Felixstowe Book Festival: James Runcie on his new Grantchester prequel

James Norton as Sidney Chambers in the TV version of Grantchester. Author James Runcie is speaking a

James Norton as Sidney Chambers in the TV version of Grantchester. Author James Runcie is speaking about the latest Grantchester novel which explores how Sidney joined the church. Photo: ITV - Credit: ITV

The Rev Sidney Chambers, the amateur sleuth, is a much loved figure both on the page and on TV but why did he join the church? This is the latest mystery to be solved as author James Runcie tells Rachel Sloane

Grantchester author James Runcie who is appearing at the Felixstowe Book Festival Photo: Kate Mount

Grantchester author James Runcie who is appearing at the Felixstowe Book Festival Photo: Kate Mount - Credit: Archant

Some people seem to have more than 24 hours in the day, they achieve so much. James Runcie is the Commissioning Editor at Radio 4, a playwright for radio and theatre, a film maker and the author of 10 novels, including six highly popular Granchester books, about the clergyman/detective Rev. Sidney Chambers.

The Granchester novels are all set in post-war Britain, and James's latest book is a prequel, which explains how Sidney becomes a vicar.

"I've never really come clean about why he became a priest and why he made the most important decision of his life, and in such extreme circumstances. I mean, how do you believe in God when you are in the middle of war?"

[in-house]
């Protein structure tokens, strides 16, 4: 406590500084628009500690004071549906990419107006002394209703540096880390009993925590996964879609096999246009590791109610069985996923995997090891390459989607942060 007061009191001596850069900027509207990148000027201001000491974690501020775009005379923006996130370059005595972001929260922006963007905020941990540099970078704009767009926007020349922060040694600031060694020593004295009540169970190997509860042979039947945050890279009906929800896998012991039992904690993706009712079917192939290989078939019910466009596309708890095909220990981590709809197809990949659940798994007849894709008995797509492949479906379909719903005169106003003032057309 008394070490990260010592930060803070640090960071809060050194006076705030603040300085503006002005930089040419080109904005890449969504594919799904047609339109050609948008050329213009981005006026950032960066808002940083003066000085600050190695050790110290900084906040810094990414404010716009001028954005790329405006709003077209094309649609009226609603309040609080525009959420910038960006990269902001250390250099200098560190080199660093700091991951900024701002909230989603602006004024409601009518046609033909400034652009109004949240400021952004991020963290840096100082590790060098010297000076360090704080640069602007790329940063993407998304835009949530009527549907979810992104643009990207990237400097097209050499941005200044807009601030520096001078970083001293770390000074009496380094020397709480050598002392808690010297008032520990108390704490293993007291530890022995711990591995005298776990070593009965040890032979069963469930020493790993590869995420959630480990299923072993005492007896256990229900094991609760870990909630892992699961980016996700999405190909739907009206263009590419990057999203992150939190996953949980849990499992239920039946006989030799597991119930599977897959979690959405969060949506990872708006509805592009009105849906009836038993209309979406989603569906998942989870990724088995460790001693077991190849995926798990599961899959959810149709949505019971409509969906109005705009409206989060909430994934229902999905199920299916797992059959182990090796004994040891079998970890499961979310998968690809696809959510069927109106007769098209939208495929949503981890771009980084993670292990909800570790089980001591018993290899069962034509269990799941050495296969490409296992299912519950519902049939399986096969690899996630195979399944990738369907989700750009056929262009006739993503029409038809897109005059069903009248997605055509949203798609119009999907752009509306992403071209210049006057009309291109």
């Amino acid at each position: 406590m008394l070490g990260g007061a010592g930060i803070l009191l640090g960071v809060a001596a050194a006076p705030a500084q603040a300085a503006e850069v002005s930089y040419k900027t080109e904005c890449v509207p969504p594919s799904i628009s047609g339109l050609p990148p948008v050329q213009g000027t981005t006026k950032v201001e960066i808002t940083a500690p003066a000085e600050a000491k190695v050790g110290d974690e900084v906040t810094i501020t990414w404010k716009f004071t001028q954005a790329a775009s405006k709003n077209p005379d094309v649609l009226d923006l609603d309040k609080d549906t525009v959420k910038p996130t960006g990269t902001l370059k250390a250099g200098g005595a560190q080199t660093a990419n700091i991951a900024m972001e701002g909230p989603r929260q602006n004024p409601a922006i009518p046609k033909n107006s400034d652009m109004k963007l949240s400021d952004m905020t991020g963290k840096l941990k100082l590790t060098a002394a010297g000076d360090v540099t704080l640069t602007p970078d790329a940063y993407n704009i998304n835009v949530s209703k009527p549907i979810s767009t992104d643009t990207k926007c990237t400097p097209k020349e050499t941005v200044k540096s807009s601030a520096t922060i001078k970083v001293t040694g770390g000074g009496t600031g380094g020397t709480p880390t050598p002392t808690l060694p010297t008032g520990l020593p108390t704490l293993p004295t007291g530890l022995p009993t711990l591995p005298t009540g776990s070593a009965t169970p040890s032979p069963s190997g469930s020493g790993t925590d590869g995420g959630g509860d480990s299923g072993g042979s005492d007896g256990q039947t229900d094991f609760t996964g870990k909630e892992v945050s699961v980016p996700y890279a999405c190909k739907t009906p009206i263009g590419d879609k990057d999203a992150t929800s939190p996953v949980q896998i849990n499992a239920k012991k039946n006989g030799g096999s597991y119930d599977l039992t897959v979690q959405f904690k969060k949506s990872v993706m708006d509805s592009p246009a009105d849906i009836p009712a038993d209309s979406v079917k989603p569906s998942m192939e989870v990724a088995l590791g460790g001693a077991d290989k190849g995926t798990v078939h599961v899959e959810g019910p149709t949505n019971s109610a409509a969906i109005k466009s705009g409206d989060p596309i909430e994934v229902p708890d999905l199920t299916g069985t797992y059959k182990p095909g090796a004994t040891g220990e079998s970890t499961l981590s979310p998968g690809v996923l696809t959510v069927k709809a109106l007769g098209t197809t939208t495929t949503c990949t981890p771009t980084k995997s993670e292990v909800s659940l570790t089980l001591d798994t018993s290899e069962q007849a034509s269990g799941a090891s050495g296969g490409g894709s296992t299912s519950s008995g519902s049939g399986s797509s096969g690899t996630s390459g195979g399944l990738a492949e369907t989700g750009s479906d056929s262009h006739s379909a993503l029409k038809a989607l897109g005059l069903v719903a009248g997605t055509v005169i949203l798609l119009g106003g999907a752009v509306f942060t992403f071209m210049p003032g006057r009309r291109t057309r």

The fighting in Italy is very realistic, graphic, and quite dark, and about as far from a quaint rural parish as you can imagine. Will the usual Grantchester reader be shocked?

James Norton as Sidney Chambers and Candis Nergaard as Freda in Grantchester.
Photo: ITV

James Norton as Sidney Chambers and Candis Nergaard as Freda in Grantchester. Photo: ITV - Credit: Kudos


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"It's not a comfortable read for the first couple of hundred pages but then faith isn't meant to be comfortable, but hard-won," James smiled ruefully. "It's important that Sidney is plunged into the middle of something that wasn't expected. A reader thinks: 'Oh I can just read this on a Sunday afternoon, and it will all be nice and jolly', and suddenly it's not at all."

But was it hard to write something so different from usual?

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"It is much more serious and much, much harder to write. After six books I thought it would be easy as I knew who he is, where he comes from and what he is about, and yet it took me about five goes to get it vaguely right.

"The two hardest things for me to write was the dialogue of war and how people spoke to each other. It can sound a bit Boys Own magazine with 'Fritz' and 'Bosh' and 'Blimey boys, that was close!' It was trying to get realistic dialogue that was impregnated with violence and fear. I had the letters of my dad's best friend and I remember him saying to me once that war it is the most extraordinary mixture of boredom and terror."

The cover of The Road to Grantchester, the prequel novel which explores how Sidney Chambers joins th